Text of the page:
“As we wrap up another banner year for US agricultural exports, I’m proud of the role that FAS has played,” said acting administrator Holly Higgins, “especially since those exports generate 20 percent of US farm income, stimulate rural economic activity and support more than a million American jobs.
“FAS staff around the globe have worked tirelessly with their counterparts across the USDA, finding, opening and expanding markets for the high-quality food, fuel, feed, and fiber that our farmers and ranchers produce. We’ve done so by focusing on what we call our ‘three pillars’ — trade policy, trade promotion, and trade capacity building and food security.”
In the trade policy arena, the FAS said efforts to break down barriers and pursue export opportunities resulted in new or expanded market access for numerous US farm products in 2017, including beef and rice to China, poultry and eggs to South Korea, rice to Colombia, chipping potatoes to Japan, distillers' dried grains to Vietnam and China, and new biotech corn and soybean varieties to China.
In addition, the FAS’s worldwide staff assisted US exporters in releasing hundreds of shipments, valued at more than $27 million, that were detained at foreign ports. This ensured that perishable US products, ranging from poultry in Turkey, to almonds in Spain, to cheese in Chile, to crabs in China, to eggs in Japan, made it to their final destinations safely, the agency said.
As part of its ongoing efforts to help US agribusinesses expand their global reach, the FAS organized international trade missions to Egypt, Brazil and India in 2017. These missions generated more than $30 million in projected 12-month sales for the participating US companies.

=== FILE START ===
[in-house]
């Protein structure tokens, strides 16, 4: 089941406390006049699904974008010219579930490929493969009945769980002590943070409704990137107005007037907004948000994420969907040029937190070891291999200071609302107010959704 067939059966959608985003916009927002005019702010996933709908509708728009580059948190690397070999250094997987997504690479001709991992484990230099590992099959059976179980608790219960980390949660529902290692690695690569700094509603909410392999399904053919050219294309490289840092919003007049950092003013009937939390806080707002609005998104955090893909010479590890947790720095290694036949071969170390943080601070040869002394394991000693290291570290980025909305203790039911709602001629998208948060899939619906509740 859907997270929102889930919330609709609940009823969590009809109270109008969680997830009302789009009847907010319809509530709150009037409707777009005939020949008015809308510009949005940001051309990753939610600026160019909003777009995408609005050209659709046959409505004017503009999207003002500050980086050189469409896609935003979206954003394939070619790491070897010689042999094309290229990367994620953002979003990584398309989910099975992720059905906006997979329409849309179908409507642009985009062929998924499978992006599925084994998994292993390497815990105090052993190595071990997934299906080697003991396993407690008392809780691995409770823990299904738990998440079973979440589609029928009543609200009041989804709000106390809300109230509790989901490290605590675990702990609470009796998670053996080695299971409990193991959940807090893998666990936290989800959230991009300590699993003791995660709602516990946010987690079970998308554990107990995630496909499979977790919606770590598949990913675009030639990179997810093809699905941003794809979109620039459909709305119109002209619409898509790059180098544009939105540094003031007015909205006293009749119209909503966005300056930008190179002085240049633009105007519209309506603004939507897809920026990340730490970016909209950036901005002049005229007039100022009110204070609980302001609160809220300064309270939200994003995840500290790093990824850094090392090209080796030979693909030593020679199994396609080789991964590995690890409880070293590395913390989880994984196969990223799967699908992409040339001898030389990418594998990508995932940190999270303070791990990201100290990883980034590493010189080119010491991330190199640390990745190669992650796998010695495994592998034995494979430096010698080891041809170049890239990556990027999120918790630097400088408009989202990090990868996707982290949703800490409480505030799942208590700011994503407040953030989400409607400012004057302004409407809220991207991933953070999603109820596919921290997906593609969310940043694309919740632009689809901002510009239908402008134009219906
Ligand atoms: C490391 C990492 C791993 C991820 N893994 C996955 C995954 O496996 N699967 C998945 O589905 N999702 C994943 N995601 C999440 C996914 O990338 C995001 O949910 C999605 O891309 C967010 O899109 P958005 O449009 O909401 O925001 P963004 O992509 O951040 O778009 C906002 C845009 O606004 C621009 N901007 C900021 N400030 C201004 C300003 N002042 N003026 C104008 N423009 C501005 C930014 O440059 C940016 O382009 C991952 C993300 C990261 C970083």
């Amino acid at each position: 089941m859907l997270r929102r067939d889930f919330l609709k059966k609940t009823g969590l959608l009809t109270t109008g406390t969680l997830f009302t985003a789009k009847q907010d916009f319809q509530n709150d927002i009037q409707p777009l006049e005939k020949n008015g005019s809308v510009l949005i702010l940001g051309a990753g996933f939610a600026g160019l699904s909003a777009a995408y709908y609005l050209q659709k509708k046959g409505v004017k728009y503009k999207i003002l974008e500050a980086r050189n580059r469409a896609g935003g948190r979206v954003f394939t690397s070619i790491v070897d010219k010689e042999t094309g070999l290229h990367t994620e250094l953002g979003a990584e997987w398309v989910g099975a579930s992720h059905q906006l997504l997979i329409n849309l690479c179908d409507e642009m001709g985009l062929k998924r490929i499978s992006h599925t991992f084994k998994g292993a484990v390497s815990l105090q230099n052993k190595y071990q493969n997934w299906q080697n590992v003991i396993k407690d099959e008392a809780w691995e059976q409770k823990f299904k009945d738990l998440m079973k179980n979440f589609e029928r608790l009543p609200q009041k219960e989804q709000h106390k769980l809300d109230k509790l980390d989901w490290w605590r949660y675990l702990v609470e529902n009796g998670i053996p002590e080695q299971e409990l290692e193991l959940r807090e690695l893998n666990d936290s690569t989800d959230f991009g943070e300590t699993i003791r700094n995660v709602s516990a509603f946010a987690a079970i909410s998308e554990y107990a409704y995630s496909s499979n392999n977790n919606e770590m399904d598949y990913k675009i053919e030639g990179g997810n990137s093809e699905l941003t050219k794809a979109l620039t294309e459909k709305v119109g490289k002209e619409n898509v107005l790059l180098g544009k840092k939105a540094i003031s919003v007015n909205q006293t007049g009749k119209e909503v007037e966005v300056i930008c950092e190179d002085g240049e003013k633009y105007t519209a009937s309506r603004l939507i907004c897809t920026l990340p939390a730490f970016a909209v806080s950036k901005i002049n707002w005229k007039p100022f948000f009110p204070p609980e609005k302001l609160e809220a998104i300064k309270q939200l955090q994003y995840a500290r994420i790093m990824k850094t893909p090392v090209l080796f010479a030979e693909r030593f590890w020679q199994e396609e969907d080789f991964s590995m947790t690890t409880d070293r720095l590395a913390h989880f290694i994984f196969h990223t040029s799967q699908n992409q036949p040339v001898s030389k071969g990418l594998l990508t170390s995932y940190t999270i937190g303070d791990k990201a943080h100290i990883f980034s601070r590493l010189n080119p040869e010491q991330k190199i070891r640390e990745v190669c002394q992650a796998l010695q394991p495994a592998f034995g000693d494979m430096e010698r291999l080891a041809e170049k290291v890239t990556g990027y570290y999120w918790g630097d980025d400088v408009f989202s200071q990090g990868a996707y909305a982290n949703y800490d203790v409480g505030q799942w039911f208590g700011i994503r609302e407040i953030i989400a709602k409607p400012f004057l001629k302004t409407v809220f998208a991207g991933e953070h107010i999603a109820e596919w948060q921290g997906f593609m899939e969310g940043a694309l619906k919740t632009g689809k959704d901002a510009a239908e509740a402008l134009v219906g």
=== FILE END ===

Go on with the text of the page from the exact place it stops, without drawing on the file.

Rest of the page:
In addition, the FAS coordinated the participation of nearly 1,000 US companies and organizations in 20 USDA-endorsed trade shows in 14 countries, resulting in reported on-site sales of nearly $300 million and 12-month projected sales estimated at more than $2.35 billion.
With regard to developing potential trade opportunities in emerging markets, the FAS international fellowship and exchange programs enabled 712 foreign researchers, policymakers and agricultural specialists from 55 lower- and middle-income countries to work alongside US mentors and trainers in 2017 in order to acquire knowledge and skills to help build their countries’ agricultural sectors and increase their ability to engage in global trade.
And through FAS food assistance programs, more than 277,000 tonnes of U.S. commodities were provided to help meet nutritional needs and support agricultural development and education for an estimated 4.8 million beneficiaries in 25 food-insecure countries.
“With 2018 on the horizon, FAS staff members in Washington and 93 worldwide offices are redoubling their commitment to opening and expanding export markets and breaking down trade barriers for US farmers, ranchers and agribusinesses,” Higgins said. "We’re proud to be part of the USDA team that, in Secretary Perdue’s words, is working to ‘do right and feed everyone.’”